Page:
Do you think science is exciting? Useful? Accessible? If your immediate answer to any of these questions was “no” – or even a “um ..?” – it may be because scientists aren’t always good at communicating their work. Scientific discoveries have transformed how people live on this planet. Think of science’s role in technology, health, transport, entertainment. Science predicted the exact ‘Path of Totality in this August’s solar eclipse and eradicated polio.
But science is not the only way of understanding the world. People make sense of their experiences and take decisions based on emotion, culture, social influence, habit, and many other things. Scientific evidence isn’t always part of the mix.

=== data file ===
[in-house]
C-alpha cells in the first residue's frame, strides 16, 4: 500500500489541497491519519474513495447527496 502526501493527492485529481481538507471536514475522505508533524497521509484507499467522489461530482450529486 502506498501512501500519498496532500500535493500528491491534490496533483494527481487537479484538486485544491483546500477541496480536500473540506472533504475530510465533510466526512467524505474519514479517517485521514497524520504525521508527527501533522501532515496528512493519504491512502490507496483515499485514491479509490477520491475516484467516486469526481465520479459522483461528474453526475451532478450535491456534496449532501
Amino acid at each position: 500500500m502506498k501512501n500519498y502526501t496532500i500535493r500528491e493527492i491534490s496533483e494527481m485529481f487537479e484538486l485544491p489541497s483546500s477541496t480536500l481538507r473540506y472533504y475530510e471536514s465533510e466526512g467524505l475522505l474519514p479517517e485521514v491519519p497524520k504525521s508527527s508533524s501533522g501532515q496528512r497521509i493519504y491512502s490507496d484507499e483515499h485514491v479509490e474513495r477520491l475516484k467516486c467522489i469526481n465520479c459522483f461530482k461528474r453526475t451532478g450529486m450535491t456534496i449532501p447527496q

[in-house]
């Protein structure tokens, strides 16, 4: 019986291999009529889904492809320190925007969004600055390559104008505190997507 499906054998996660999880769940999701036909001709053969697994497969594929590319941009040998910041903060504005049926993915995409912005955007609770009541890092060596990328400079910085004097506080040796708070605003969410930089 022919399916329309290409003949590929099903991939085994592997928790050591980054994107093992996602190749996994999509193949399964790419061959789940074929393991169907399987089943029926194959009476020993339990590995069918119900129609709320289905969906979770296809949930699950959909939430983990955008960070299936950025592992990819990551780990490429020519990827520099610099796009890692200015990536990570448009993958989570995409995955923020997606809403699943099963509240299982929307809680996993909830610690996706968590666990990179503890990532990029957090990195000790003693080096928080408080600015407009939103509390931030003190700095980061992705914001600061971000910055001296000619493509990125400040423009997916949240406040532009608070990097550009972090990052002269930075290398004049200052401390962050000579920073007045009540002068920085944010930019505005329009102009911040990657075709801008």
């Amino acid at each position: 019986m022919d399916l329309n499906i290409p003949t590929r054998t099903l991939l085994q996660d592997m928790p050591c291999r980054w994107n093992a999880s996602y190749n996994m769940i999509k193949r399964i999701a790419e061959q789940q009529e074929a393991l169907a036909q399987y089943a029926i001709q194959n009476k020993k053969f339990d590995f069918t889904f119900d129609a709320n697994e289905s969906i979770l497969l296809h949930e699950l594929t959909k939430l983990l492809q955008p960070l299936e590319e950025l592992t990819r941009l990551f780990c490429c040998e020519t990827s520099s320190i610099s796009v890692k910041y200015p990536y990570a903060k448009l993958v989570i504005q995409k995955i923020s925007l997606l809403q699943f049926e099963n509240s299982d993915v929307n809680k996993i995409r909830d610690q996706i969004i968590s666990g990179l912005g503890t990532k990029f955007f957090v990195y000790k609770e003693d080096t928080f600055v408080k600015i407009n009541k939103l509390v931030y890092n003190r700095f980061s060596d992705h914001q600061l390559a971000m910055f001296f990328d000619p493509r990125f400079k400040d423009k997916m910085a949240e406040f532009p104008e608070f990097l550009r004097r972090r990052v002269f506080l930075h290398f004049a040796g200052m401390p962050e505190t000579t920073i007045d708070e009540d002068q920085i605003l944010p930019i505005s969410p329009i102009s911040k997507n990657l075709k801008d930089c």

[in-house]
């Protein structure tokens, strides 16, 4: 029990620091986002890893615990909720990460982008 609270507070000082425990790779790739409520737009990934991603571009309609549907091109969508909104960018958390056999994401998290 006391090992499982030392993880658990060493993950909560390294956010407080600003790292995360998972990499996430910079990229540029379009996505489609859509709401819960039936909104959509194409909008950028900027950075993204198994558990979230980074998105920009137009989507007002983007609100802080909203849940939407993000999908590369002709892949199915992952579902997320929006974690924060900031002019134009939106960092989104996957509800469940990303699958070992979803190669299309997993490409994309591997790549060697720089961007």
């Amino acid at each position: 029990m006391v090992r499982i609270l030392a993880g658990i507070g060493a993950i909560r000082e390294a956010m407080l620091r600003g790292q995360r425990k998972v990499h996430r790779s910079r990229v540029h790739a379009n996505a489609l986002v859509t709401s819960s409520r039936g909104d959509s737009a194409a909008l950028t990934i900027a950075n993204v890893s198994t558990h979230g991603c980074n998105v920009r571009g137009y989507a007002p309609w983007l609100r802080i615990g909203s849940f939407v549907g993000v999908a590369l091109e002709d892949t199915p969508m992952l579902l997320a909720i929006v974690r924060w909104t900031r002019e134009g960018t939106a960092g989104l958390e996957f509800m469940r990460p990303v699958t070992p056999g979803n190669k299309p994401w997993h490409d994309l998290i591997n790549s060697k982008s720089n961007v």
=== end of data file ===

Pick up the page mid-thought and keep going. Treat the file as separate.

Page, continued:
Here at Mind the Gap, we work with diverse groups working on various social and environmental challenges in many countries. This requires the ability to speak across differences and meet people where they’re at – see things from their point of view. At the end of September, Megan Jones attended a ComSciCon conference to train science postgraduate students in communicating science to non-scientists. Many of the key points discussed are echoed in Mind the Gap’s work – for instance the importance of listening, building trust, empowering others, being creative, and being authentic. It was inspiring to see so many people committed to making science more exciting, useful and accessible – and working to achieve these changes together.
If you’re interested in learning more about communicating science or in sharing your ideas on the topic, reach out to Megan at megan[at]mind-the-gap.net.